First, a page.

In places where running water and modern fuel are still considered luxury, women are tasked to gather these supplies from wherever they are available. Sometimes the wells or springs are located kilometers away from their dwellings, and sometimes wood or animal manure have to be carefully chosen to be efficient combustible. Any of the two cases would require a lot of legwork, backstretching and patience before the work could be considered done. Can you imagine the amount physical strength and tenacity needed? Not to mention the risks these women are exposed to, may they be accidents or man-induced …

In my whole life, how many girls have I known who have taken the place of breadwinners in their families? These ladies would end up working in countries far away from their families, they have sacrificed their own happiness and the pursuit of their own dreams just to give their loved ones a more comfortable life. They are currently living a life away from their comfort zone, trying to win the littlest battles with not even their mothers’ cooking to console them…

My very dear friend, M is one of those women who chose to be a mother even without a partner. She is the sole parent and guardian of her son whom she met when he was 9 years old. (Now he is on his way to college, a kind, responsible and noble-hearted young man.)

There are also those women who are very much driven by their ambitions, most of the times tagged as “bitches”,  “status seekers”, “self-servers” and more… They fiercely fight to achieve what they believe they deserve, they channel their energy and their determination to fulfill their desire for success.

Somewhere in China and Mongolia, there are still traces of matriarchal societies. They are heads of the households and make business decisions.

And of course, we cannot forget our LGBT sisters who are fighting everyday for their right to be accepted as they are, to be acknowledged as members of the society. Just as the women fought for their rights in the 19th century, the struggle that they (males and females) are currently engaged in could be just as ardous and just as relentless.

All of the types of women mentioned above presented different situations and are living very contrasting circumstances. Yet, all of them are feminine because all of them are women. I have no intention of starting a philosophical essay about the subject, but common sense dictates that: it is in being a woman that a person becomes feminine. Therefore, a limited definition of femininity should not be the only determinant of what it means to be a woman.

Maybe only some of them posess the qualities of daintiness and delicacy in etiquette but I don’t think any of them are fragile! these are strong, independent women and I choose to believe that they are lovable to their husbands (for those who chose to marry) and/or their lovers.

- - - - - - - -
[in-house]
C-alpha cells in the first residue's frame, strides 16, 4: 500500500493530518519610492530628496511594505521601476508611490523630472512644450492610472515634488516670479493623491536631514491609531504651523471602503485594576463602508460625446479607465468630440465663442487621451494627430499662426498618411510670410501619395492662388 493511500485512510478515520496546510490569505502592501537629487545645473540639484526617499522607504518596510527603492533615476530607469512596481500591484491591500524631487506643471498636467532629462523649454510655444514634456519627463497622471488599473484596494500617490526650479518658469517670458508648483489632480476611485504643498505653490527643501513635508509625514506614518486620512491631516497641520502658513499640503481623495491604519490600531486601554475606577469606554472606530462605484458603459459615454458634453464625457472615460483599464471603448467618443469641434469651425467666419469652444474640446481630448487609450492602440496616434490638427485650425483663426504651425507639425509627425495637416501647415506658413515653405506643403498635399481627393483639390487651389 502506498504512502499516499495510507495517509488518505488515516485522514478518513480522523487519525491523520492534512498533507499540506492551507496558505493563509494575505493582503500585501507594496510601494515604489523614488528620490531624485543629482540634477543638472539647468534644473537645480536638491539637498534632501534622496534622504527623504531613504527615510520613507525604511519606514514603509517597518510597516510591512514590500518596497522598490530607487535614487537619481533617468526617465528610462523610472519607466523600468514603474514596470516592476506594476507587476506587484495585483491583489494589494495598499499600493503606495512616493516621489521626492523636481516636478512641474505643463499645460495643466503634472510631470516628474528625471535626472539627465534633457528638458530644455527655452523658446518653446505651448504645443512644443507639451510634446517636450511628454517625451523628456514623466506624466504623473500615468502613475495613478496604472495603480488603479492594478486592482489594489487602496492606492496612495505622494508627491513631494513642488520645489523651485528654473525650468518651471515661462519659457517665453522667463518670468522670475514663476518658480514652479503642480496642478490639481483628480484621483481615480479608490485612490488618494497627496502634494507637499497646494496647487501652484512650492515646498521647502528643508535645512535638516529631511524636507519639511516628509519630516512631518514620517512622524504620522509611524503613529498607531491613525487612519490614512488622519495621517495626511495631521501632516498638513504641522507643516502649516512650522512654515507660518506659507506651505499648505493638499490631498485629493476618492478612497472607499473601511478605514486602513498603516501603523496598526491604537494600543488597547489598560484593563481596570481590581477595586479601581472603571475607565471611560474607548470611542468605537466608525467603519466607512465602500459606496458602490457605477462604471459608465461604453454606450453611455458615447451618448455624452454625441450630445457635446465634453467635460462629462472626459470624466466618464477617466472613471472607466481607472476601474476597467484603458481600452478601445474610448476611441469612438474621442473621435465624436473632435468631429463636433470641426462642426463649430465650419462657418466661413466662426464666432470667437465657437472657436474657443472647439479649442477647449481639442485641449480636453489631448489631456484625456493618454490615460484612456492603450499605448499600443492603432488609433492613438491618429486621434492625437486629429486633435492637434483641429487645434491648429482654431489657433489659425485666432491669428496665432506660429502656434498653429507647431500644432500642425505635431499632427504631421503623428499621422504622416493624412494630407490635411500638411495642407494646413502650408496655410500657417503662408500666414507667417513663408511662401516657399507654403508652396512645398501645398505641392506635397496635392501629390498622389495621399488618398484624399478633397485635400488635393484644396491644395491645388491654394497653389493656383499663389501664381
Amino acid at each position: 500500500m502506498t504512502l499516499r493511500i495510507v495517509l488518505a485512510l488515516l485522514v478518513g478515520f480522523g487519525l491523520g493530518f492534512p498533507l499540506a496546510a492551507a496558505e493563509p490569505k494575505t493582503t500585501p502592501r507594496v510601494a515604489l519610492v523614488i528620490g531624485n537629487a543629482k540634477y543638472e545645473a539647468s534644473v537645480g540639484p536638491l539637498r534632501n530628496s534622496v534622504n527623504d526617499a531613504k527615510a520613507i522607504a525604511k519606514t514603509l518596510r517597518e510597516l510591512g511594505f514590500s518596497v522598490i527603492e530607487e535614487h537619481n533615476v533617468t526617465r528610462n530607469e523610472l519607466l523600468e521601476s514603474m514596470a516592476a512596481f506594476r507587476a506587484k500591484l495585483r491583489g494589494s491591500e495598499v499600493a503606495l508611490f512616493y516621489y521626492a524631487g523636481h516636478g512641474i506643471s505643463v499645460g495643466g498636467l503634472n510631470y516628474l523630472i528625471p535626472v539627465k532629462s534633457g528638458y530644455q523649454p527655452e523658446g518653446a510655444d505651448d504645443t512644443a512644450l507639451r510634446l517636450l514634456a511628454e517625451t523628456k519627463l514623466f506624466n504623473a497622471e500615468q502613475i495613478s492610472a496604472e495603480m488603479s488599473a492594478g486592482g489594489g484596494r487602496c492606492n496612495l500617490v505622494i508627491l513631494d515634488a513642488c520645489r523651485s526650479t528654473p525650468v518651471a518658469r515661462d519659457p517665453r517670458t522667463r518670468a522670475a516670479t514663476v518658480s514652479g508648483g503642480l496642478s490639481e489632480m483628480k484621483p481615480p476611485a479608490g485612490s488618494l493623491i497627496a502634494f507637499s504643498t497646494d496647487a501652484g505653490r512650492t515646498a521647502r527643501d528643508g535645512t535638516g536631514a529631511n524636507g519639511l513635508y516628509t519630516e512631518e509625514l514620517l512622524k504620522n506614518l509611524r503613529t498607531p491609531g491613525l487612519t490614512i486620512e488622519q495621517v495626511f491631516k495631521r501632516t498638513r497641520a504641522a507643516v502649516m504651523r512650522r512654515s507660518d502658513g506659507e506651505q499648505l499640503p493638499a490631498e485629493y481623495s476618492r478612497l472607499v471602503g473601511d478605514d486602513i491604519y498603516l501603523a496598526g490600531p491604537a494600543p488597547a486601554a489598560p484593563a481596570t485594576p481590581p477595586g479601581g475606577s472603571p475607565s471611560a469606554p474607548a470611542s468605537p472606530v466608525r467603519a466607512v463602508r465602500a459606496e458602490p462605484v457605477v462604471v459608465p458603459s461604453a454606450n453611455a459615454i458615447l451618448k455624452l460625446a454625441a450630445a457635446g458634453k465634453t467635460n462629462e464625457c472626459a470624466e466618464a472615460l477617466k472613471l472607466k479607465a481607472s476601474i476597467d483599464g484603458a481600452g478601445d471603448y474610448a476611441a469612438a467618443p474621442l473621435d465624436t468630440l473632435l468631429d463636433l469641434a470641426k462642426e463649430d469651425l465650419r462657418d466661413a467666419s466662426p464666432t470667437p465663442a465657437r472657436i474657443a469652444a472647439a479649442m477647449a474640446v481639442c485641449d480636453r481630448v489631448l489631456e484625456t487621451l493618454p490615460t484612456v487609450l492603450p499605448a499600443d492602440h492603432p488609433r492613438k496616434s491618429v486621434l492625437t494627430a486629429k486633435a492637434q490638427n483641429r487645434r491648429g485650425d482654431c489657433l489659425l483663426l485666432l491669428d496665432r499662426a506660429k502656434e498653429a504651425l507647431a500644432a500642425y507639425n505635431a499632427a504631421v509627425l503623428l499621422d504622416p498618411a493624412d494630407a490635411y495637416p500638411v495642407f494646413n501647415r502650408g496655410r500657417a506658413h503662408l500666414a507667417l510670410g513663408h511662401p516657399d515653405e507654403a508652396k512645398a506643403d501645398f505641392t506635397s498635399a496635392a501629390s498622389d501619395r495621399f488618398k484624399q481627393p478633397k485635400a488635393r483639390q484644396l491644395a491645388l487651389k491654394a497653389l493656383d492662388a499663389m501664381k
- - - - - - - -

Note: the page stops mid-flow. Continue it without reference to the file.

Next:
An honest evaluation

I have always gone by the saying: “Live and Let Live”. This means that I do not judge however anyone chooses to define “femininity”. What’s important is that people like me have a chance to make space for a more dynamic, evolving idea of what it is like to be a woman in the “now”. A very honest self-evaluation is critical for this action to even begin. In my case, I fully admit the confusion I got myself (and my husband) into in the past because my attitude was that of, “Let me live my life but also take care of me”. I was one of those suffering from the Cinderella Complex, a feeling fed by my fear to be unlovable once I became “too” independent.

One logical solution is for one to know what one wants. Alas! if only it were that easy. It isn’t really, especially when living in a society such as ours- where individualism and uniqueness are useful only as marketing slogans. So one suggestion that could perhaps alleviate the pains from our struggles is for us to be genuinely kind, fiercely loyal and unendingly encouraging to our fellow women.

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I have no doubt that Ms Dowling and her colleagues are already helping a lot of women overcome the Cinderella Complex. I am sure that they are also giving tips that would help raise their daughters without conflicting principles. In the meantime as this type of wound takes time to heal, women need to be present for one another until then. And when that time comes, our bond will be stronger and we can truly be unified and unanimous in our continuing fight for equality.

 

 Sources:

  1. The Cinderella Syndrome, available at: http://www.nytimes.com/1981/03/22/magazine/the-cinderella-syndrome.html?pagewanted=al
  2. Cinderella Complex, available at: http://www.womens-wellbeing-and-mental-health.com/the-cinderella-complex.html
  3. Wikipedia